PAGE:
• Early voting locations must be open on weekdays from 9am - 5pm. Counties have the option of extending early voting hours to a maximum of 7am - 7pm.
  • Two mandatory Saturdays of early voting. Sundays optional. Does not apply to runoff elections.
  • Prohibits early voting on observed state holidays, including Columbus/Indigenous Peoples' Day.
  • Prohibits mobile voting units with limited exception for emergencies.
  • Dropboxes must be located inside early voting sites (or election offices) and can only be accessed by voters during early voting hours.
  • Each dropbox must be under constant surveillance by in-person security.
  • Introduces a new formula – the number of dropboxes a county may have is capped at one per 100k active voters or one per early voting site (whichever is fewer).
  • Each county must have at least one dropbox.

How does this affect vote by mail?

  • Voters can apply for a VBM ballot 78 days before an election.
  • Deadline to apply for a VBM ballot is 11 days before the election.
  • Unlikely there will be an online portal as voters must sign their VBM application with "pen and ink."
  • When submitting a VBM ballot application voters must provide their driver's license or State-issued ID card number (4), name, date of birth, registration and delivery addresses, and signed oath. In lieu of a DL/ID number voters must include a copy of valid identification (5).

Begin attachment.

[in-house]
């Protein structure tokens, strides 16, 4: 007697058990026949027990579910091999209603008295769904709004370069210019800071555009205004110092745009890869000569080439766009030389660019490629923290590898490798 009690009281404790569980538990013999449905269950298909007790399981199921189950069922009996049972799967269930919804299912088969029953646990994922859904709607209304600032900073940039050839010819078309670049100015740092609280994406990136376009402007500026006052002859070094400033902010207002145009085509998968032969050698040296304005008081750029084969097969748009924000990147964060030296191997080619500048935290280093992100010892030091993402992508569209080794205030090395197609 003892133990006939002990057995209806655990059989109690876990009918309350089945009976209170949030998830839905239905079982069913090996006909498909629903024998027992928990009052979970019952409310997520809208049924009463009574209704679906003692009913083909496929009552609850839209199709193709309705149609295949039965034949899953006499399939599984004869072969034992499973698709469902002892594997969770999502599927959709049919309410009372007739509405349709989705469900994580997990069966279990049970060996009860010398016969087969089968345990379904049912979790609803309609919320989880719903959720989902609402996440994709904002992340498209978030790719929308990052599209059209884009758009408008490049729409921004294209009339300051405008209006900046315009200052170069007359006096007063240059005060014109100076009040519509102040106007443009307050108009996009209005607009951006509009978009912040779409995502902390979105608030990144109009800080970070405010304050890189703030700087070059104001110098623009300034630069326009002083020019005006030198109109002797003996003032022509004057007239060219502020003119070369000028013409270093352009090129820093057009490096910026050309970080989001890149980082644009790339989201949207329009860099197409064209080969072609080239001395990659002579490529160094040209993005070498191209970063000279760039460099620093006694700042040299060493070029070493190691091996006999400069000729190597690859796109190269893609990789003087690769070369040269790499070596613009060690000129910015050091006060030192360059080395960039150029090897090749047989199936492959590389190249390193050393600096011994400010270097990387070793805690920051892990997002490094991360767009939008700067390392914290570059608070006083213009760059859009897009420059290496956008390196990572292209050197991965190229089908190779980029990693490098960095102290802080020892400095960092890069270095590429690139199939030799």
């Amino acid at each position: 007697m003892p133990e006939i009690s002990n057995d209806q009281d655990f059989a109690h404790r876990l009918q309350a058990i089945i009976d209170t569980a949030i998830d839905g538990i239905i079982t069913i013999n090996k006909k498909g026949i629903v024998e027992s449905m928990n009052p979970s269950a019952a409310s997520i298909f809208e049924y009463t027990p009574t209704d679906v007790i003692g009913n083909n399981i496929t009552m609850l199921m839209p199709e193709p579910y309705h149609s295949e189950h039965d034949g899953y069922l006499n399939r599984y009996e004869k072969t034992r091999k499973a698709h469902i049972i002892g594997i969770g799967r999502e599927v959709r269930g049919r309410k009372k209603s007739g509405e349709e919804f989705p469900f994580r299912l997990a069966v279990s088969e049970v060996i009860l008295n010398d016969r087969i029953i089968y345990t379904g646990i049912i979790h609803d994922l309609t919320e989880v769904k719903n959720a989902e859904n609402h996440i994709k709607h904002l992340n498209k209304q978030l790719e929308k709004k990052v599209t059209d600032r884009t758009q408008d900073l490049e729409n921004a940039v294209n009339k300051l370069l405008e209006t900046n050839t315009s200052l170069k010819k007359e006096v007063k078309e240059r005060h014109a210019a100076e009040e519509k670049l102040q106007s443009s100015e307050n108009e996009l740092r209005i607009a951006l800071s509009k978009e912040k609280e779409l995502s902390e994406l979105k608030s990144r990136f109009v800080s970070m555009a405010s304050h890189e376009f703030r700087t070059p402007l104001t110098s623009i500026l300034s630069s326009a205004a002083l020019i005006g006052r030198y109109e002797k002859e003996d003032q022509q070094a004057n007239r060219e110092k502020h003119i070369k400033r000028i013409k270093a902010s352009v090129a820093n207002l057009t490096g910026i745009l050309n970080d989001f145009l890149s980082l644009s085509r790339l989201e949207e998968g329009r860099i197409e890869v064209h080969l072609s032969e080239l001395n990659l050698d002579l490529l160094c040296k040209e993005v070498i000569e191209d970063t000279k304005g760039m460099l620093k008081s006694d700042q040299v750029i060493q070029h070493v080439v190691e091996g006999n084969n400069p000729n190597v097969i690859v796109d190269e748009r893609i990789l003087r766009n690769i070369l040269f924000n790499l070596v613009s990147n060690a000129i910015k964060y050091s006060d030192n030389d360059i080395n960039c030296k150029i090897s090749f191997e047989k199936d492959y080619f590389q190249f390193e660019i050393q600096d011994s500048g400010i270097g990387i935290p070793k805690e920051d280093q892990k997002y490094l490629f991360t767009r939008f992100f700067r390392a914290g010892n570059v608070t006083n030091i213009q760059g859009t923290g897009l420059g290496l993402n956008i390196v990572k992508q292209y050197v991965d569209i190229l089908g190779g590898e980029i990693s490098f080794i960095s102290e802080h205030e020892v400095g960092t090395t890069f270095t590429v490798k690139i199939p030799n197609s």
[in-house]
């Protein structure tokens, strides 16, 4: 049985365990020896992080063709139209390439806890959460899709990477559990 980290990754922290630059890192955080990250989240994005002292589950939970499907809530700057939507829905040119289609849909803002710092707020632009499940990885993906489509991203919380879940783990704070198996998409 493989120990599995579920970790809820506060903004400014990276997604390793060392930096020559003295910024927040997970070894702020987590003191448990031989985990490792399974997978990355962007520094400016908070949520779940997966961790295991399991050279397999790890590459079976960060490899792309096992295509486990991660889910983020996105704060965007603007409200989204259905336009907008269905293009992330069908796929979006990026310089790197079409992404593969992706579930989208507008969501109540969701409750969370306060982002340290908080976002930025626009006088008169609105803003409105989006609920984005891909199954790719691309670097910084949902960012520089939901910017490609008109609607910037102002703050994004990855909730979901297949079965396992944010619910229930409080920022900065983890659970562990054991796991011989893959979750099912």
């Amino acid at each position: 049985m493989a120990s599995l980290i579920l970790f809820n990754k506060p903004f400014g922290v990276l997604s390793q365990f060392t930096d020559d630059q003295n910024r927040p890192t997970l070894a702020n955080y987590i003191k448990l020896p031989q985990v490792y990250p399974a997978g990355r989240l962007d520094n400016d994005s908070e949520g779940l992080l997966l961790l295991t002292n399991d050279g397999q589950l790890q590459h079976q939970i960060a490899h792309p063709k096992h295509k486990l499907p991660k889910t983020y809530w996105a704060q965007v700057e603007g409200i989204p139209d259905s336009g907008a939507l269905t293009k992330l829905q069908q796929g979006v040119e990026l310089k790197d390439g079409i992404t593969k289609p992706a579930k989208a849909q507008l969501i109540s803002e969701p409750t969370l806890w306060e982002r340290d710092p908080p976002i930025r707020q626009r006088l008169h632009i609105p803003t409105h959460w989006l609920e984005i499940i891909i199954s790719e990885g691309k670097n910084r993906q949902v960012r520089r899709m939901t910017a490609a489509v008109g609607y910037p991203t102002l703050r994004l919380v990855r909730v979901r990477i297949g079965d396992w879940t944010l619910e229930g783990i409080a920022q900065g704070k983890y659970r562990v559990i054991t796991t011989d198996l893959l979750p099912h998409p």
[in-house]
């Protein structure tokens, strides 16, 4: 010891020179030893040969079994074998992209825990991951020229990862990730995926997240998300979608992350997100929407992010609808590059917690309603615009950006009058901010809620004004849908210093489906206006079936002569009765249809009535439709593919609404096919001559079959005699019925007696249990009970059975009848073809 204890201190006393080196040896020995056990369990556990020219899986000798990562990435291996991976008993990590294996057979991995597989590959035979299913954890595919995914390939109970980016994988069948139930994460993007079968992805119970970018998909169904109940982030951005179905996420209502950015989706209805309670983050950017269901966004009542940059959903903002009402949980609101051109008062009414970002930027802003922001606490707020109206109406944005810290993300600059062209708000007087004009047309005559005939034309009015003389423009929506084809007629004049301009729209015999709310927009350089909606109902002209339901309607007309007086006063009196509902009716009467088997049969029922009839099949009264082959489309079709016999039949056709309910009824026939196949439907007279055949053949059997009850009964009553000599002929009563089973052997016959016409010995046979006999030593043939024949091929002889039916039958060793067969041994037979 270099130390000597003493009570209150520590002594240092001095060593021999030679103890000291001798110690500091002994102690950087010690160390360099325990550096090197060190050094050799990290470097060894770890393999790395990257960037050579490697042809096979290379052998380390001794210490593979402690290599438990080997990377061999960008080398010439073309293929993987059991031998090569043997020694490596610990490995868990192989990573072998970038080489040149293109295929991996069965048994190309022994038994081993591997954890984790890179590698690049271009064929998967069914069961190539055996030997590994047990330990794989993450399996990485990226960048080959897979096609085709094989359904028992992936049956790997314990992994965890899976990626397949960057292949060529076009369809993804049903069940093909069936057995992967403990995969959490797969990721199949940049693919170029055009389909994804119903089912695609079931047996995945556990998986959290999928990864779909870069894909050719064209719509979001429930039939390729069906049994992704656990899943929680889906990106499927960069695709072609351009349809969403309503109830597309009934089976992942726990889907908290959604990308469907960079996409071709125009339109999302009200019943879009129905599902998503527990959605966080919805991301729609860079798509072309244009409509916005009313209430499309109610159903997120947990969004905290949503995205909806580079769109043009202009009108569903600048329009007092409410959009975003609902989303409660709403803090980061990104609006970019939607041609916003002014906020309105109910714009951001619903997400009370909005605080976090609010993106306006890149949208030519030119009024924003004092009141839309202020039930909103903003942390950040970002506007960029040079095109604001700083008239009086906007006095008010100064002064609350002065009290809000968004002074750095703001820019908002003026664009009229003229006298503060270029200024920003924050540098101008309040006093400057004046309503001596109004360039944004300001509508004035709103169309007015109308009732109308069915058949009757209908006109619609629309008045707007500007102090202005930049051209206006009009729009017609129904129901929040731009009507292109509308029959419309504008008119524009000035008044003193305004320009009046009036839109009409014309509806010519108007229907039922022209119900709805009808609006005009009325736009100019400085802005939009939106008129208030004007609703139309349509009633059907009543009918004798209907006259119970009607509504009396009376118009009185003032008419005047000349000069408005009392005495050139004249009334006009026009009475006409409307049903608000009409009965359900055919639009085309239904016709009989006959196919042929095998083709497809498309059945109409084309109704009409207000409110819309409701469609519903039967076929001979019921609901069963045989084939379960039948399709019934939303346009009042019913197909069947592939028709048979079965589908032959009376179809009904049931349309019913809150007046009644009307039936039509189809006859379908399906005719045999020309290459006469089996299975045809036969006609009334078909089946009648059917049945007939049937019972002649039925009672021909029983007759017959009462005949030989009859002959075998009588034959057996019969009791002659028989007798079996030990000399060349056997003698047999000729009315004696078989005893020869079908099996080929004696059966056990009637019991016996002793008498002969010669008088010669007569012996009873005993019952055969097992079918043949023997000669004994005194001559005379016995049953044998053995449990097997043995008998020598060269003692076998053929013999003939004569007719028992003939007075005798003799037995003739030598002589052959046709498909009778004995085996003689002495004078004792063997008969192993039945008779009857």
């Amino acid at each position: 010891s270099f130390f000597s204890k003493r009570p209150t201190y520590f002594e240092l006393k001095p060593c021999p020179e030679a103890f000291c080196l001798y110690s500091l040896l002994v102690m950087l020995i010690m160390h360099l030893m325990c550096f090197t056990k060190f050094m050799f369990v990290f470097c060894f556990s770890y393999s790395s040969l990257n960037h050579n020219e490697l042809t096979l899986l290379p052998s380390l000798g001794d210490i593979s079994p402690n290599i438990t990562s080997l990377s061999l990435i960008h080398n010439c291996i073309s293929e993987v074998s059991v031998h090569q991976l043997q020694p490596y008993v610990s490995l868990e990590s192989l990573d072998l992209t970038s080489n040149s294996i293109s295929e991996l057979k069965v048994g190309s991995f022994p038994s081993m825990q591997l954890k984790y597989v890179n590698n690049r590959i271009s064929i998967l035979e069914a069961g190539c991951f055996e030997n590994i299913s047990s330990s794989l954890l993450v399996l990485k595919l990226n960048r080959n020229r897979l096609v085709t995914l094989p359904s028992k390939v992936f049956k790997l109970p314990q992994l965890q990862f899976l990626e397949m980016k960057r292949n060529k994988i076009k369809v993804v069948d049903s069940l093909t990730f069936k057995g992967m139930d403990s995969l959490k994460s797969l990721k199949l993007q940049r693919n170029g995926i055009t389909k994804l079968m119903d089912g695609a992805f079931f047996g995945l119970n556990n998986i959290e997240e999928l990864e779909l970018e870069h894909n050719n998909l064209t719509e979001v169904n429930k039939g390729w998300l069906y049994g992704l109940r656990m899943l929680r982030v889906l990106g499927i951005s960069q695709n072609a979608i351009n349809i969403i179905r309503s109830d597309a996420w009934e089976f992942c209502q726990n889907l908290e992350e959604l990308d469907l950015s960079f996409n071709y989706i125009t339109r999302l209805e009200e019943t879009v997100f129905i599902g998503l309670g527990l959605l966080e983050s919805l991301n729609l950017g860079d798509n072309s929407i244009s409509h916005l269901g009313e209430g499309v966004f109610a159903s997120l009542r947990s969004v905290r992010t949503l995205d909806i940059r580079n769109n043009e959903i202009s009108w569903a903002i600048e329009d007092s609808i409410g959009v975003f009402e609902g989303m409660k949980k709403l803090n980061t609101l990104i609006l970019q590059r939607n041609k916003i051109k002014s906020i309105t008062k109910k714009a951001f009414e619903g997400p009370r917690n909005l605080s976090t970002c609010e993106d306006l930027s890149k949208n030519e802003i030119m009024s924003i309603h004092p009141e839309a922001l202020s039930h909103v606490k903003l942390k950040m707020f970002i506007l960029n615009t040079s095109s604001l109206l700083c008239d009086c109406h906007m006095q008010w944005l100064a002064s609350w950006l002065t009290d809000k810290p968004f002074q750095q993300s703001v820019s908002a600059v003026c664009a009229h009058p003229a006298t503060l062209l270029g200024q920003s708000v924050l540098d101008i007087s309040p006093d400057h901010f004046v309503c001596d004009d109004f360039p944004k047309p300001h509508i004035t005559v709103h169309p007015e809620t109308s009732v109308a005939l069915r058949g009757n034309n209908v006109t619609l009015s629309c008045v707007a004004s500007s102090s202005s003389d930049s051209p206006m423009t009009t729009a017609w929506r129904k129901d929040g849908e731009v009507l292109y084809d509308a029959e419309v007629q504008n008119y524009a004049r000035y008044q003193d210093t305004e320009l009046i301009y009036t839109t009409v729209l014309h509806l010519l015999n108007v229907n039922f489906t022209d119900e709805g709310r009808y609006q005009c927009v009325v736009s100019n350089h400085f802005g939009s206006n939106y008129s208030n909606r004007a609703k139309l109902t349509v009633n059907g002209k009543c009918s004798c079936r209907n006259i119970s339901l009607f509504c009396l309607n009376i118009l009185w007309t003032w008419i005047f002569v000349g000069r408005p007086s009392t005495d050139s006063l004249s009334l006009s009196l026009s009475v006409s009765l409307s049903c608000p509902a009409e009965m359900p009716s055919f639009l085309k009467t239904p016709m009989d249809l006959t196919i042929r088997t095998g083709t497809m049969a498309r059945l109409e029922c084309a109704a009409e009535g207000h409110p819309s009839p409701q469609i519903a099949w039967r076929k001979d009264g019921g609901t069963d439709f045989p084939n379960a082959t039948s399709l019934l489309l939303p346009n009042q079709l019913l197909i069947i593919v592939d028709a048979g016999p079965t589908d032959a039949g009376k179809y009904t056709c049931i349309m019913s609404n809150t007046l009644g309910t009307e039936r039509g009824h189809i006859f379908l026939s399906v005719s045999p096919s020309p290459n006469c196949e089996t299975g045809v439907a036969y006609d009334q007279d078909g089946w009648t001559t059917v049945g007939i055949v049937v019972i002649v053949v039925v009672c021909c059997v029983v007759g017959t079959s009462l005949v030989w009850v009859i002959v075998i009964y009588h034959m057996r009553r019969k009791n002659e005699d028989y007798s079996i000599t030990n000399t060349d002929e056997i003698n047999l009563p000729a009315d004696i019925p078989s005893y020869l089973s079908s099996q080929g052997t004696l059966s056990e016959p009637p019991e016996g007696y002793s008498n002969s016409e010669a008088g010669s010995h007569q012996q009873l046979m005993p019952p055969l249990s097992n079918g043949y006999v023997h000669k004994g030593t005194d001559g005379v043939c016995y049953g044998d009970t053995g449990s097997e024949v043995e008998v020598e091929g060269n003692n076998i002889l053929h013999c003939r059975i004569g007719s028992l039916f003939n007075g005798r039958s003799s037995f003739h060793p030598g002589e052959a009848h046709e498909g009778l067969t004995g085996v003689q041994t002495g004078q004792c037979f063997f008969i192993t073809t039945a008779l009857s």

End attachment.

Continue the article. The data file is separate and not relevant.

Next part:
• The county election office must mail out VBM ballots 29-25 days before a federal election.
  • SOS and county election offices cannot send voters VBM applications unprompted. Third-party groups still can, but cannot pre-fill the application, must provide a disclaimer, and must also ensure that applications are only going to voters who have NOT already requested, received, or voted a VBM ballot. SEB may require third-party groups to pay $100 per duplicate VBM application.
  • Makes it a misdemeanor (9) for somebody other than the voter or an authorized person to handle or return a completed VBM application.

How does it affect election day voting?

  • In considering a poll hour extension, courts must apply a new legal standard when determining whether people were unable to vote. Poll hours may not be extended longer than the period voting was interrupted. Poll extensions beyond 9pm require a written order.
  • Out-of-precinct provisional ballots are ONLY counted if cast after 5pm and if a voter signs a sworn statement that they are unable to make it to their assigned polling place in time.
  • "Line warming" is prohibited within 150 feet of polling places and 25 feet of voters in line. Poll officers may set up an unattended "self-service" water station.

How does SB202 affect runoff elections?

  • Runoff elections (both state and federal) are held four weeks after an election.